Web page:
Tuesday, January 22, 2013

3 Lovecraftian Character Archetypes

"The most merciful thing in the world, I think, is the inability of the human mind to correlate all its contents."

The Cthulhu Mythos connoisseur created a little clutter of characters in his lifetime which became constant features in much of his fiction. A casual reading of Lovecraft's works would inform the mind of the recurrence of three character archetypes the master of horror employed as his protagonists. At least, it's what I believe, you might harbor a different opinion. It's allowed.

Photo: david-j-west.blogspot.com

1. The Explorer
Probably, the most consistent character in Lovecraft's tales, this character usually sets off on a quest for the unknown driven by a whiff of information. A character who exhibits an investigative disposition and is fully aware and  understands the consequences of such hideous adventure but decides to go ahead  anyway.

The profile of this fictional character is summed up by the words of a peculiar Lovecraftian character who appears in the story, The Lurking Fear. In the story, this personality declares,
"I am a connoisseur in horrors."
Such characters take it as their responsibility to explore the unknown, to find the source of the terror and if possible, destroy it. There is a pervading sense of obligation to things of the macabre. The primary inclination of these fictional people is best explained by the words of another Lovecraft character;
"Burning curiosity began to displace all other feelings and I enlarged my investigations as best I could."

"It is for this latter reason that I urge, with all the force of my being, final abandonment of all the attempts at unearthing those fragments of unknown, primordial masonry which my expedition set out to investigate. Assuming that I was sane and awake, my experience on that night was such as has befallen no man before. It was, moreover, a frightful confirmation of all I had sought to dismiss as myth and dream."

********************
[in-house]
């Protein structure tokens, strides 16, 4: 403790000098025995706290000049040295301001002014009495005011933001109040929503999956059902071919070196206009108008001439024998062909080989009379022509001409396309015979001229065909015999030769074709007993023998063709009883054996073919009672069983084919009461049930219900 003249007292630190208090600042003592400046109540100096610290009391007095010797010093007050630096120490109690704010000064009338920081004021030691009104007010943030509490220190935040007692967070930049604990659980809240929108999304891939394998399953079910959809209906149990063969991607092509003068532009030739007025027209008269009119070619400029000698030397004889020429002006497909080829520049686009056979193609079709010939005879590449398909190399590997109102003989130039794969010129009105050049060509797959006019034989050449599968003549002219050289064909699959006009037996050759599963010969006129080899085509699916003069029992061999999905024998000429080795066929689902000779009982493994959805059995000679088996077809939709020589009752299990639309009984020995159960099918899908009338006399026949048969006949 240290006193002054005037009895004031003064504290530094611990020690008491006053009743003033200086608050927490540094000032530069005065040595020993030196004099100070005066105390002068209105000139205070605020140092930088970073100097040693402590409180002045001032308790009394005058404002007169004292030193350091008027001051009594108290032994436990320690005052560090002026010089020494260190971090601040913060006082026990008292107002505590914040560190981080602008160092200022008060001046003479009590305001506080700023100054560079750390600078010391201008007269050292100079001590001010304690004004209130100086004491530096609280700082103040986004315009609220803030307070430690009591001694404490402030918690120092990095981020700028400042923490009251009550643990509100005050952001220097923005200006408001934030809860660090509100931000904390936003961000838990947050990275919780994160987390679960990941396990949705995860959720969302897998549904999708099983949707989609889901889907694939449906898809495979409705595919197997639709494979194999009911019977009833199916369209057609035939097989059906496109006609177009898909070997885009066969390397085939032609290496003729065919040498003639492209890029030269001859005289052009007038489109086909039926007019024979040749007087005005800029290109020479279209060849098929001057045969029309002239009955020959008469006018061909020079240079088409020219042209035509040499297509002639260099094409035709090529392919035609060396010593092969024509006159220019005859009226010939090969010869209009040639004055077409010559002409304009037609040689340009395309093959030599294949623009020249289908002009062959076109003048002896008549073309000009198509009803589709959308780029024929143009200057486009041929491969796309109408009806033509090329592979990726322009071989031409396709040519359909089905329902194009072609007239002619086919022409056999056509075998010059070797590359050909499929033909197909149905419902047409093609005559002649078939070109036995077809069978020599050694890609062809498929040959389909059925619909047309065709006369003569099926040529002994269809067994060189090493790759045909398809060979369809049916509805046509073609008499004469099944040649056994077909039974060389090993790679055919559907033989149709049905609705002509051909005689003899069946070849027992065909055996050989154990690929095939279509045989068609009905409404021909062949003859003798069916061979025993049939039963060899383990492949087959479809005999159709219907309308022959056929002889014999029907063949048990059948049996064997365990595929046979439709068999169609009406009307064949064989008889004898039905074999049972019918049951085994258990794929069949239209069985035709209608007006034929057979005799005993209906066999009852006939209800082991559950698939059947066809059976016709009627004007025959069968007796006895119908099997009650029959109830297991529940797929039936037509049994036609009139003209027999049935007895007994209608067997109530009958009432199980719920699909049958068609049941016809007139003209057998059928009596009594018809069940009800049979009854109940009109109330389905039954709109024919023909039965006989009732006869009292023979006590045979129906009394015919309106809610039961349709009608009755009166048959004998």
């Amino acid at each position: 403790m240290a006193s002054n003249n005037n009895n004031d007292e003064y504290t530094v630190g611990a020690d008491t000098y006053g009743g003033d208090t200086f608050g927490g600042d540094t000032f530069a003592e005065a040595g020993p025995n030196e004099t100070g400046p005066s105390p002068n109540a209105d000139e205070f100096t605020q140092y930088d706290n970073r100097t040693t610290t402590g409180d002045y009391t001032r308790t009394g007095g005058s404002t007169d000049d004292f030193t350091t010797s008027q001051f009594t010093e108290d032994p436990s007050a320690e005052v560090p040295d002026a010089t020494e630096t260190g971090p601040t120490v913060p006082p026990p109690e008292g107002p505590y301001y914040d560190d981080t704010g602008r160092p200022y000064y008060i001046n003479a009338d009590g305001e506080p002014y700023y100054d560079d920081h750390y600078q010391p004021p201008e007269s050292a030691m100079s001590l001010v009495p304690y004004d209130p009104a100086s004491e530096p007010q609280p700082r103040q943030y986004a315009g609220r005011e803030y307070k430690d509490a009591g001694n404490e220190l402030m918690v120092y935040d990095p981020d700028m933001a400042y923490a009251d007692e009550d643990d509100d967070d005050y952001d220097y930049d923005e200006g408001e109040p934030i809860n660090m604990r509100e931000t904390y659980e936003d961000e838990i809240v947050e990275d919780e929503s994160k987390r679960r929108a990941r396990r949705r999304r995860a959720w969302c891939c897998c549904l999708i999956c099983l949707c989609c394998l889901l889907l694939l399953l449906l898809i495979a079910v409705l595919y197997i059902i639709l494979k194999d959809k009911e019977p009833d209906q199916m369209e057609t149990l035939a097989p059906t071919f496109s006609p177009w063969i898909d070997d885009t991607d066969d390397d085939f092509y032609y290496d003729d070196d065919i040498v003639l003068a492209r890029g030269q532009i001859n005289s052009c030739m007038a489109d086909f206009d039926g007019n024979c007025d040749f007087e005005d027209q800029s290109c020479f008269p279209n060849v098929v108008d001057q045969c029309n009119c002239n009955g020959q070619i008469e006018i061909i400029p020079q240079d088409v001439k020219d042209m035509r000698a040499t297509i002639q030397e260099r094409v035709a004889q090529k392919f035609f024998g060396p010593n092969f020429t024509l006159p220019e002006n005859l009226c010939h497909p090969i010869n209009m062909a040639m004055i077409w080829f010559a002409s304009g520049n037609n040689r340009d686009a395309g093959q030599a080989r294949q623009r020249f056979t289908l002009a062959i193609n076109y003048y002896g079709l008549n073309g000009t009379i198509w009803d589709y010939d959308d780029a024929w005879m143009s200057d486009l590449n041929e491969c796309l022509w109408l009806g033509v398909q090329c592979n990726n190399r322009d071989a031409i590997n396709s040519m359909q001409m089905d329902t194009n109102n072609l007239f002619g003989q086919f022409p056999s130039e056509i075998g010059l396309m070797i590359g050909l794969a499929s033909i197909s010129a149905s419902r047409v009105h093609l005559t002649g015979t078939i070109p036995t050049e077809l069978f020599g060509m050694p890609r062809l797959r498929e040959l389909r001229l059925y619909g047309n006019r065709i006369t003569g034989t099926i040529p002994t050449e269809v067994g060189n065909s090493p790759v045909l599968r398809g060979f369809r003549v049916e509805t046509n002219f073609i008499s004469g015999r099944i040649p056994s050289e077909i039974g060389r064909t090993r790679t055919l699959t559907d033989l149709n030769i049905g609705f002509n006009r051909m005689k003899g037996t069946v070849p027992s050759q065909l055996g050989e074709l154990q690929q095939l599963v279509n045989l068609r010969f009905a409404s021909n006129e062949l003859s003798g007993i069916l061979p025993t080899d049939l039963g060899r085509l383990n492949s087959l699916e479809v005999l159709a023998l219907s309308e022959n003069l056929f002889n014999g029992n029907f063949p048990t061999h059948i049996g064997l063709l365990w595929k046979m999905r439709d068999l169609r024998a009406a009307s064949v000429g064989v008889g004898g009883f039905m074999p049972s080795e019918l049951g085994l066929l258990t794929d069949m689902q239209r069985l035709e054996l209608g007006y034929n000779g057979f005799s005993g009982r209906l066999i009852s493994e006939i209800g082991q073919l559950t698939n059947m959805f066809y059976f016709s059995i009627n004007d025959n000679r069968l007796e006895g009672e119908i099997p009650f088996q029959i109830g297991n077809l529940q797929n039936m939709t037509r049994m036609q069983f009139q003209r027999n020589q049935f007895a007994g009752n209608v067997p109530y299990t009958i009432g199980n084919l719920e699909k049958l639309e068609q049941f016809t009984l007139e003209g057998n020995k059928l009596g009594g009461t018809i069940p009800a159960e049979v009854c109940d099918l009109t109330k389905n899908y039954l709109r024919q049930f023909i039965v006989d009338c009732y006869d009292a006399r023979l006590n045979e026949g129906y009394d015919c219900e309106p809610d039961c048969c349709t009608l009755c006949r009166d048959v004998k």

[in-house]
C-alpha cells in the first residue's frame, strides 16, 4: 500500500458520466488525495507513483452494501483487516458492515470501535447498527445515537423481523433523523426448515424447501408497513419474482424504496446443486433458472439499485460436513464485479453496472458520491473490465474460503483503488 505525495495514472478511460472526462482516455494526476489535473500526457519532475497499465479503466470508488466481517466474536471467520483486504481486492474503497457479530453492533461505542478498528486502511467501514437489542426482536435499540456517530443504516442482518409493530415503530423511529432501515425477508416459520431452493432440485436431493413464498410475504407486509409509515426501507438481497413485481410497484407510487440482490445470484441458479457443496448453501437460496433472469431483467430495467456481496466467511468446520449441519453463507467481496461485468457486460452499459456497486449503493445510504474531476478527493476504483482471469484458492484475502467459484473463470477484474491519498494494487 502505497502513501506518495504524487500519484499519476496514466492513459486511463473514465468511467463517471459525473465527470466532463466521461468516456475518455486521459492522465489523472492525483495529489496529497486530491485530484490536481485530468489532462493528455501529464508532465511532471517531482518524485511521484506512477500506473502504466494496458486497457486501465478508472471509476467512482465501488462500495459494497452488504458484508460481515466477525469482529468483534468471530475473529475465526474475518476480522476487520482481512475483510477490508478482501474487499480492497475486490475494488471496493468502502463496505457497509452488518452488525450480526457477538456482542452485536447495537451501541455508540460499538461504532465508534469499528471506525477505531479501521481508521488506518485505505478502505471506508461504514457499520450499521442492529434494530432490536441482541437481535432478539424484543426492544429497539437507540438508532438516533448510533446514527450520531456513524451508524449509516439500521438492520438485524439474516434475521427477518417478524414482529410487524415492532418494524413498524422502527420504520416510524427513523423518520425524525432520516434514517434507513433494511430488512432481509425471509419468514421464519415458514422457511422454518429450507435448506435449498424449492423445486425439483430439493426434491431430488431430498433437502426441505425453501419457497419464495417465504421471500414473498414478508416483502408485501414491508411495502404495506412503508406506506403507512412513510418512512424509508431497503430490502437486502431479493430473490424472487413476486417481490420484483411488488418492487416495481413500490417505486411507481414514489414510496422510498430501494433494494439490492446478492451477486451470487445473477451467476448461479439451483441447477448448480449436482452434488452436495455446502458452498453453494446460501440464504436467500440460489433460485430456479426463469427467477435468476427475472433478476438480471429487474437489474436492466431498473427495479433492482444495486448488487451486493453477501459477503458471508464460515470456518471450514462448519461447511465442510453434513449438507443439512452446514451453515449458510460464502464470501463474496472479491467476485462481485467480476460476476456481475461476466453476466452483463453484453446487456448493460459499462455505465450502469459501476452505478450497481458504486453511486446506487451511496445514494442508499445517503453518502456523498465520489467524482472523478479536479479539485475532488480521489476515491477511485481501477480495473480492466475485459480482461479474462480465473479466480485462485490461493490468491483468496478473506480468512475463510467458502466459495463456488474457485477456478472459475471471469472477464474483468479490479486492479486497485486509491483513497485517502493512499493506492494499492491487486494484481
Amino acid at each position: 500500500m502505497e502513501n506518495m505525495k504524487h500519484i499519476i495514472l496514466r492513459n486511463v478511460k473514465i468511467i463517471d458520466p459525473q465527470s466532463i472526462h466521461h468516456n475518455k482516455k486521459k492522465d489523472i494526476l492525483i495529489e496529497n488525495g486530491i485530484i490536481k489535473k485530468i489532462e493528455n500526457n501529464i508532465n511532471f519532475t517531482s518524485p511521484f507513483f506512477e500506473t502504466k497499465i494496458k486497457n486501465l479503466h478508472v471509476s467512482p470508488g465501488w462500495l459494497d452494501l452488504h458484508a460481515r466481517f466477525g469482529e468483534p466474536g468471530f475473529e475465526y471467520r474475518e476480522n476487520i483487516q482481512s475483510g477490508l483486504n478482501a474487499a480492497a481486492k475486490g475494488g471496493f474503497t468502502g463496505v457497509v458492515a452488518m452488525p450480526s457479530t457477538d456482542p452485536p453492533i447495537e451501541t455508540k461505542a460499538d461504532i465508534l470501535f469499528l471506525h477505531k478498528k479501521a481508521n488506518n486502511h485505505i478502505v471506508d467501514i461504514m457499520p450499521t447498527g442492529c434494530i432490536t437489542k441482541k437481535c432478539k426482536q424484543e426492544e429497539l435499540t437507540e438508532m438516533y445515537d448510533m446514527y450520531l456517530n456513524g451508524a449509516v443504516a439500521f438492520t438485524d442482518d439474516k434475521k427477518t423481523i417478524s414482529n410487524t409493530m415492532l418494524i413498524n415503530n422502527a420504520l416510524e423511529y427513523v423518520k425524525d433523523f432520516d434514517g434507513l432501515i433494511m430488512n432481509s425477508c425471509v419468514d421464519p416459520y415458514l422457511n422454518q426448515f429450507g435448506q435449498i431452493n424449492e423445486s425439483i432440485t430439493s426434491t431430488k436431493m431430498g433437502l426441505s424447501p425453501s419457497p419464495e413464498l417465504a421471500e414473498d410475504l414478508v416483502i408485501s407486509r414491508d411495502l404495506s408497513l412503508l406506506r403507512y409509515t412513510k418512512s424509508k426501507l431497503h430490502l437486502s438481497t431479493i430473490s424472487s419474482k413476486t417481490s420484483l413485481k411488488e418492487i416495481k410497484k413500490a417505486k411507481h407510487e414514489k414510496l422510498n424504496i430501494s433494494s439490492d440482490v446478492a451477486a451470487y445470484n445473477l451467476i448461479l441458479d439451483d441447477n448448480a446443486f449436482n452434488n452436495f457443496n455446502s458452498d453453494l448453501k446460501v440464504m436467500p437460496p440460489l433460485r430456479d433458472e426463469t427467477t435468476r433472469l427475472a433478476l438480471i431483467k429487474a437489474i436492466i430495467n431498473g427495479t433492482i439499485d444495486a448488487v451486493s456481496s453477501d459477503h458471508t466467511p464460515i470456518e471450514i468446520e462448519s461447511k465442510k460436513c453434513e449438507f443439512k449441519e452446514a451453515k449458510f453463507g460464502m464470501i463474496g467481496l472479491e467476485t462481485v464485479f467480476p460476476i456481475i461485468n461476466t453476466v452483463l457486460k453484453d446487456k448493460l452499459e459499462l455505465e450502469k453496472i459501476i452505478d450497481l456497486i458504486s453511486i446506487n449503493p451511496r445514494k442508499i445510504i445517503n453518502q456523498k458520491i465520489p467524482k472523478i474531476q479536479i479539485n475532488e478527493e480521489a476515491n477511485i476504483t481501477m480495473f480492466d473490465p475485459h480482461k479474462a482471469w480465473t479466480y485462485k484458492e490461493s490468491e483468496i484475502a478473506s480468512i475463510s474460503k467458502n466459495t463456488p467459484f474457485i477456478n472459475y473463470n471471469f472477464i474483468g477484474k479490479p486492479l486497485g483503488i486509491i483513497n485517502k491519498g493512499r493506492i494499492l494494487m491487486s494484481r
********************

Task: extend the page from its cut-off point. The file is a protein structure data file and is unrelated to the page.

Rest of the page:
2. The Victim
There is a prototype of this character portrayed in the Lovecraft story, Pickman's Model where the protagonist comes in contact with an artist bearing the titular name and his painting. Pickman is in the process of painting a monster that the main character misinterprets as the artist's imagination until he discovers the awful truth.

The Victims are secondary hosts who experience horror only through their association with a primary host who has made contact with some sort of paranormal activity.

"No, I don't know what's become of Pickman, and I don't like to guess. You might have surmised I had some inside information when I dropped him — and that's why I don't want to think where he's gone. Let the police find what they can — it won't be much, judging from the fact that they don't know yet of the old North End place he hired under the name of Peters."
Pickman's Model

Another example is one of Lovecraft's most famous works, The Call of Cthulhu. A character comes in contact with the papers of his great-uncle. Said papers seem to be possessed by the spirit which haunted a young artist and ultimately led to his death. It also led to the death of the main character's great-uncle and has likely rearranged the psyche of this character by the time the story turns for home. The displaced wanderer/traveler who finds haunted lodging also comes under this point.

"That was the document I read, and now I have placed it in the tin box beside the bas-relief and the papers of Professor Angell. With it shall go this record of mine - this test of my own sanity, wherein is pieced together that which I hope may never be pieced together again. I have looked upon all that the universe has to hold of horror, and even the skies of spring and the flowers of summer must ever afterward be poison to me. But I do not think my life will be long."
The Call of Cthulhu

3. The Inventor

"He no longer treated me so much like a friend as like an implement in his skilled and greedy fingers. I found him possessed of unexpected traits - little examples of baseness and cruelty, apparent even to the hardened Simes, which disturbed me in a most unusual manner. Often he would display extraordinary cruelty to live specimens in his laboratory, for he was constantly carrying on various hidden projects in glandular and muscular transplantation on guinea-pigs and rabbits."
The Disinterment

Lovecraftian tales like The Disinterment portray characters who are desperate inventors. The mad scientist persona is another popular feature in Lovecraft's tales. These inventors include alchemists and as a matter of fact, there's a Lovecraft work that goes by that name.
These set of Lovecraftian characters are usually involved in inventions bordering on insanity. These would stop at nothing to achieve their goals and often, perform experiments to alter natural processes like death.

Lovecraft's fictional people could possibly be classified under broader terms. This is just a personal shot at understanding the works of a master of the craft.
Hope you were inspired.

Keep your pen bleeding!


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